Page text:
In some ways, it is because the democratic accountability linkage between bearing the cost and the conduct of war is so clear that leaders eventually moved away from war taxes. Smith was ultimately right that leaders would avoid taxes lest they diminish support for war, but the question remains why this didn’t apply to earlier wars. The conflicts preceding the Korean War were different for two reasons.
First, peacetime taxes were lower, giving leaders more room for maneuver when conflicts arose. After World War II, taxes never returned to their pre-war lows. In exchange for higher peacetime taxes, the public rejected initiative-specific taxes, preferring an arrangement in which normal taxes would pay for both defense and the social services that became the norm after the New Deal. A bipartisan effort emerged to protect those programs and guard against higher taxes.
Second, and as importantly, the era of large-scale war seemed to have ended. Nuclear weapons meant unacceptably high costs of conflict and therefore a deterrent to direct confrontation with another nuclear power. Deterrence lowered the intensity of war, but with lower-intensity wars came lower perceived stakes. As Matthew Ridgway, who took command of forces in Korea after General Douglas MacArthur was relieved, mused, the problem with limited wars is that “Americans are not inclined by temperament to fight limited wars. As in the boxing ring, they want nothing less than a knockout. What red-blooded American could oppose so shining a concept as victory?” With limited war, therefore, came limits to the sense of fiscal sacrifice in wartime.
Yet limited wars have become the norm and cannot easily mobilize a willingness to make fiscal sacrifices. Americans at home often cannot relate to the measures of progress in faraway modern wars, like the rate of capital flight from a conflict zone or the number of days it takes locals to obtain a driver’s license in the country (a measure of bureaucratic efficiency). One Marine Corps commandant in the Iraq war advocated for a 5 percent gas tax to force Americans to invest in the effort, since otherwise they “continue to be spectators.” He was right that more investment would have produced greater scrutiny. But that greater scrutiny would likely have uncovered clarity about what the United States was doing in Iraq, and at what cost, accelerating and intensifying the nation’s antipathy toward the war, not endearing it to the war.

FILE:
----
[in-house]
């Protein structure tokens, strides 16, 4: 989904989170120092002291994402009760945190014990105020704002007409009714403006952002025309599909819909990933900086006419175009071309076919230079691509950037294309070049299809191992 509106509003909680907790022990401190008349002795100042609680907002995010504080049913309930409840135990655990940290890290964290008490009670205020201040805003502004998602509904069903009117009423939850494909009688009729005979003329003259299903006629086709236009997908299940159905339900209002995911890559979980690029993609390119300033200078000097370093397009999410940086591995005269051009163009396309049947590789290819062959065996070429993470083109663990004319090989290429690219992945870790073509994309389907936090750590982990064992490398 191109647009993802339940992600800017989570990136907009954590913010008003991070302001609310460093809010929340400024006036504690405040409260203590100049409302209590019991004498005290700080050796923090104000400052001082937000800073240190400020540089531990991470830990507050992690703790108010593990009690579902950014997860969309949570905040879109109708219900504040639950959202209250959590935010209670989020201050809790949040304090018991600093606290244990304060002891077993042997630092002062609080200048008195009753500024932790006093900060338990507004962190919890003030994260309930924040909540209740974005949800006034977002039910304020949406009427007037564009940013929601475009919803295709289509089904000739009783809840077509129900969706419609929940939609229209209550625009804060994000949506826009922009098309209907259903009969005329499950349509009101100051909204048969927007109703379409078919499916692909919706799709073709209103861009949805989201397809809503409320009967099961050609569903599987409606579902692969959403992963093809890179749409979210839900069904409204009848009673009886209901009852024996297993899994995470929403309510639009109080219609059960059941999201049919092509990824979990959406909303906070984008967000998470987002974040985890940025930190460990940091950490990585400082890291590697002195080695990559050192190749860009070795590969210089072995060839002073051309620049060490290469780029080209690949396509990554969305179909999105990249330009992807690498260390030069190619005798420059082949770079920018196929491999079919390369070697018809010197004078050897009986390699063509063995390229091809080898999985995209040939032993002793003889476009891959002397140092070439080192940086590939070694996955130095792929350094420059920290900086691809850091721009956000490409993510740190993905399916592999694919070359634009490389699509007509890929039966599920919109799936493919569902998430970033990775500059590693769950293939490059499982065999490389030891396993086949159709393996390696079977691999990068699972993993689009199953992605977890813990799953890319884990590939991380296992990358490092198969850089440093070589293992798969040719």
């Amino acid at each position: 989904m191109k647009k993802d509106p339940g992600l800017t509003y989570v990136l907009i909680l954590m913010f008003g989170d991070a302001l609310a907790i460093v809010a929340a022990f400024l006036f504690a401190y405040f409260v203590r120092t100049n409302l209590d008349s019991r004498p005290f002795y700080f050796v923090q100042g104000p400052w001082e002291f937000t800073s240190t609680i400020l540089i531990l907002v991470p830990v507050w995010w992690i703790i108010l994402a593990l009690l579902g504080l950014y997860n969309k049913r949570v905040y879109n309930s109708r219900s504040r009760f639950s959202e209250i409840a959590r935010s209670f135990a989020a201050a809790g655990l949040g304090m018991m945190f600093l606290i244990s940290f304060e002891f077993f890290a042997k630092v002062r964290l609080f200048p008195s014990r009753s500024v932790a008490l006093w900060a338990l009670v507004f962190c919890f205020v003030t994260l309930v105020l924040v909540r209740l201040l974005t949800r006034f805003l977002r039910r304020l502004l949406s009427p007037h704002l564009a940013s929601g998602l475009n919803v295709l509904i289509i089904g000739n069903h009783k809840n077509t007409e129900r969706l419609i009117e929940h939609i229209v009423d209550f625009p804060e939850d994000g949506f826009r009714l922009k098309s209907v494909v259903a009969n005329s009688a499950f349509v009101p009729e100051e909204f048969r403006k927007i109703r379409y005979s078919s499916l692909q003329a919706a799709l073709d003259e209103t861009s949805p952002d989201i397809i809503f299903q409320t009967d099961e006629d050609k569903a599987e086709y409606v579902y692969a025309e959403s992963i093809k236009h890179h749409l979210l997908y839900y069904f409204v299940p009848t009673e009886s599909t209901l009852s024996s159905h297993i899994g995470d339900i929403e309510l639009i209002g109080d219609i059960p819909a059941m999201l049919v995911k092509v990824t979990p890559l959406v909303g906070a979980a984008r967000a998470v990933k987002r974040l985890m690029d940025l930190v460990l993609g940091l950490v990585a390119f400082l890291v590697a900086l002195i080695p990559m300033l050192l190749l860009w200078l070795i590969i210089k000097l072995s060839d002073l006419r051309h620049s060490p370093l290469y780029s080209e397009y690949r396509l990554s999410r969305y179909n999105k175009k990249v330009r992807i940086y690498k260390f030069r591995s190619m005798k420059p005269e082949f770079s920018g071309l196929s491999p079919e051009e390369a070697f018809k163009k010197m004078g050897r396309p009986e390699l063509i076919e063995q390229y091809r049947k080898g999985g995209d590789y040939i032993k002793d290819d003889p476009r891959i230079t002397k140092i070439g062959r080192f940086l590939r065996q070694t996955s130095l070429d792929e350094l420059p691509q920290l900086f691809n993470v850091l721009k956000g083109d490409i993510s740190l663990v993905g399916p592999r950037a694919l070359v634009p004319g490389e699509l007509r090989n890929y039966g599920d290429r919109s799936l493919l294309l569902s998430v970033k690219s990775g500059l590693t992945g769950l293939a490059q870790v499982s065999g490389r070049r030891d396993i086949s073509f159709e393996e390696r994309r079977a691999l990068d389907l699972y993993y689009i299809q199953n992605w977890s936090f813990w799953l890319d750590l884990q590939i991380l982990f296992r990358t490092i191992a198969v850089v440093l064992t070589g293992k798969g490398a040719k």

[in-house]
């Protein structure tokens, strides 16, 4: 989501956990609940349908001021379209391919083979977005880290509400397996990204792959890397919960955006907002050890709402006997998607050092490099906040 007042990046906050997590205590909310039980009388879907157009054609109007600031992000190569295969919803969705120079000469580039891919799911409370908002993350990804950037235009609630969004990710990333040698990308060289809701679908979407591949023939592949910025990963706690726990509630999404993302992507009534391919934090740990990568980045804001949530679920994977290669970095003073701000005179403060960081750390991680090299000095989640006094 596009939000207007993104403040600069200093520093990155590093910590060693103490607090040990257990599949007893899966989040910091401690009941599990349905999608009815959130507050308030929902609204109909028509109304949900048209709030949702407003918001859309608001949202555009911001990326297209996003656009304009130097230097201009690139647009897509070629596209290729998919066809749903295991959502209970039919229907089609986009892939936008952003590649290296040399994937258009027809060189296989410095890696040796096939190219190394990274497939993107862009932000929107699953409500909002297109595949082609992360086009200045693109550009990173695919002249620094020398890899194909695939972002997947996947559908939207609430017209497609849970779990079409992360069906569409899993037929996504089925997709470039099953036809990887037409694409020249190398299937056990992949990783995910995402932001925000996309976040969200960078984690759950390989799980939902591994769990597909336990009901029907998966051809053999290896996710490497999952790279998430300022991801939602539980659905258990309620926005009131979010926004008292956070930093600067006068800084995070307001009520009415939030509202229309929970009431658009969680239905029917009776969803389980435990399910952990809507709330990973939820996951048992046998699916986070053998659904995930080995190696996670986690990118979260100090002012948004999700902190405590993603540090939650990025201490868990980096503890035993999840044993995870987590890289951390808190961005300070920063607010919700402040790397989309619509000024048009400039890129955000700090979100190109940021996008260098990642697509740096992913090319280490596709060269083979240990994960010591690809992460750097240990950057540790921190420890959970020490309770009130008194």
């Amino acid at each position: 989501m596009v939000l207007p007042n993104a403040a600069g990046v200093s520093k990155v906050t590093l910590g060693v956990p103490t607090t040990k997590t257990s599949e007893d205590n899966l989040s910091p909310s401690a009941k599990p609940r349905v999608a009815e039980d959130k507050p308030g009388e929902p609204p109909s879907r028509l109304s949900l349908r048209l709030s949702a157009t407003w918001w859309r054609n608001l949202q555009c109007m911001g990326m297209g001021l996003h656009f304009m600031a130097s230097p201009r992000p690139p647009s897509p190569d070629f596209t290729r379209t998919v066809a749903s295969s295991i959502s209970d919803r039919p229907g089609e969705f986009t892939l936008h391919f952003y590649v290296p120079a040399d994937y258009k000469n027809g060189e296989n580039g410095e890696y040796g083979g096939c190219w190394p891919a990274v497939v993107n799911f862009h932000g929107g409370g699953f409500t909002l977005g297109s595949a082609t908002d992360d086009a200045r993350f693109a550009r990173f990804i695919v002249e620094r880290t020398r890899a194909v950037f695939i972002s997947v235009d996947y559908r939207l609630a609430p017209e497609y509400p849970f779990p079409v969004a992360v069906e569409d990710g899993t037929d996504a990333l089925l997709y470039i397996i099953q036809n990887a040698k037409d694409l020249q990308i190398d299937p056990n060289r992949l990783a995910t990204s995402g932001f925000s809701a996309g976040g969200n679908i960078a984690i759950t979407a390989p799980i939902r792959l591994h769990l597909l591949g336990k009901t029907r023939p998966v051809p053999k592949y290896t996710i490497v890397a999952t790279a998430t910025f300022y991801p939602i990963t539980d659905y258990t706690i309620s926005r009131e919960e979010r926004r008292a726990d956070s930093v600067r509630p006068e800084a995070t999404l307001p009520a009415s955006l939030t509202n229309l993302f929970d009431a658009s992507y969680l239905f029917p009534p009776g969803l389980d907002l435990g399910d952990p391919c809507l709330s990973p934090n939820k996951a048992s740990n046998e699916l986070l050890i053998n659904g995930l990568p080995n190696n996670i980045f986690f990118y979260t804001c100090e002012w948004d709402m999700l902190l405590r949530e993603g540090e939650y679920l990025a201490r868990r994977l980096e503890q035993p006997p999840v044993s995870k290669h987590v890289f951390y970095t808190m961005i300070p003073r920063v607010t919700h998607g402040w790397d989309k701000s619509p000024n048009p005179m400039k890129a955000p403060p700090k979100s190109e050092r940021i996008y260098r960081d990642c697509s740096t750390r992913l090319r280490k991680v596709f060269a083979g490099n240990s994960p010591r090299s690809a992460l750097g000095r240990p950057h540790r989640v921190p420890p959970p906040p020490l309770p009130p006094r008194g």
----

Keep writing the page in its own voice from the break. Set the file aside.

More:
The tax would have, however, given Americans skin in the game, a reason to be attentive to where American blood and treasure is being expended. Such was the virtue of the “Share the Sacrifice Act” that Obey proposed to help finance the Iraq and Afghanistan wars. That virtue notwithstanding, such initiative-specific taxes are unlikely to materialize. Modern wars do not seem to mobilize Americans’ sense of fiscal sacrifice, and the mainstream of American political leadership is unlikely to ask for it. Without the accountability mechanism of bearing any burden of either blood or treasure, the open-ended wars of the recent past — Iraq and Afghanistan — are also likely to be prologue.
Sarah Kreps is an Associate Professor of Government and Adjunct Professor of Law at Cornell University. She is the author, most recently, of Taxing Wars: The American Way of War Finance and the Decline of Democracy (Oxford University Press, 2018). Between 1999-2003, she was an officer in the United States Air Force.
Image: Wikimedia Commons